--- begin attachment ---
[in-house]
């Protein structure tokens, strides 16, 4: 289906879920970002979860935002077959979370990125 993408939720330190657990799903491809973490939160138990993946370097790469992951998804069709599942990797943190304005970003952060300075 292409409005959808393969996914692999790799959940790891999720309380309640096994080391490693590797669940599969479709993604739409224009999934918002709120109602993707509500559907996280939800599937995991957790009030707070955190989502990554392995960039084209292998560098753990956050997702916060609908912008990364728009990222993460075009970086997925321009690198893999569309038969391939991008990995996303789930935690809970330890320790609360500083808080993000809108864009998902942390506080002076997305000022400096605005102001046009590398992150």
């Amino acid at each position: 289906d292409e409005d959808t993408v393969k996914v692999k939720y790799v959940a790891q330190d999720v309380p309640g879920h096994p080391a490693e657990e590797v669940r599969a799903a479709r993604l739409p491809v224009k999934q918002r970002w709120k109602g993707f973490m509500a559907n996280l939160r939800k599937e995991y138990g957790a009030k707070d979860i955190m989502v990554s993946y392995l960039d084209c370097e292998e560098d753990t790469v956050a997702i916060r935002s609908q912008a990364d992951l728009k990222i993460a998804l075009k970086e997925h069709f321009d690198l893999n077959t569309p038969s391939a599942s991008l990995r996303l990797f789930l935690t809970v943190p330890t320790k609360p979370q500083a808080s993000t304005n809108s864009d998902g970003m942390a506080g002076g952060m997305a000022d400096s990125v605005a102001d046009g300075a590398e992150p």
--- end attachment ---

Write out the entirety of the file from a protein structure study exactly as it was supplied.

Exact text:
[in-house]
């Protein structure tokens, strides 16, 4: 289906879920970002979860935002077959979370990125 993408939720330190657990799903491809973490939160138990993946370097790469992951998804069709599942990797943190304005970003952060300075 292409409005959808393969996914692999790799959940790891999720309380309640096994080391490693590797669940599969479709993604739409224009999934918002709120109602993707509500559907996280939800599937995991957790009030707070955190989502990554392995960039084209292998560098753990956050997702916060609908912008990364728009990222993460075009970086997925321009690198893999569309038969391939991008990995996303789930935690809970330890320790609360500083808080993000809108864009998902942390506080002076997305000022400096605005102001046009590398992150």
């Amino acid at each position: 289906d292409e409005d959808t993408v393969k996914v692999k939720y790799v959940a790891q330190d999720v309380p309640g879920h096994p080391a490693e657990e590797v669940r599969a799903a479709r993604l739409p491809v224009k999934q918002r970002w709120k109602g993707f973490m509500a559907n996280l939160r939800k599937e995991y138990g957790a009030k707070d979860i955190m989502v990554s993946y392995l960039d084209c370097e292998e560098d753990t790469v956050a997702i916060r935002s609908q912008a990364d992951l728009k990222i993460a998804l075009k970086e997925h069709f321009d690198l893999n077959t569309p038969s391939a599942s991008l990995r996303l990797f789930l935690t809970v943190p330890t320790k609360p979370q500083a808080s993000t304005n809108s864009d998902g970003m942390a506080g002076g952060m997305a000022d400096s990125v605005a102001d046009g300075a590398e992150p």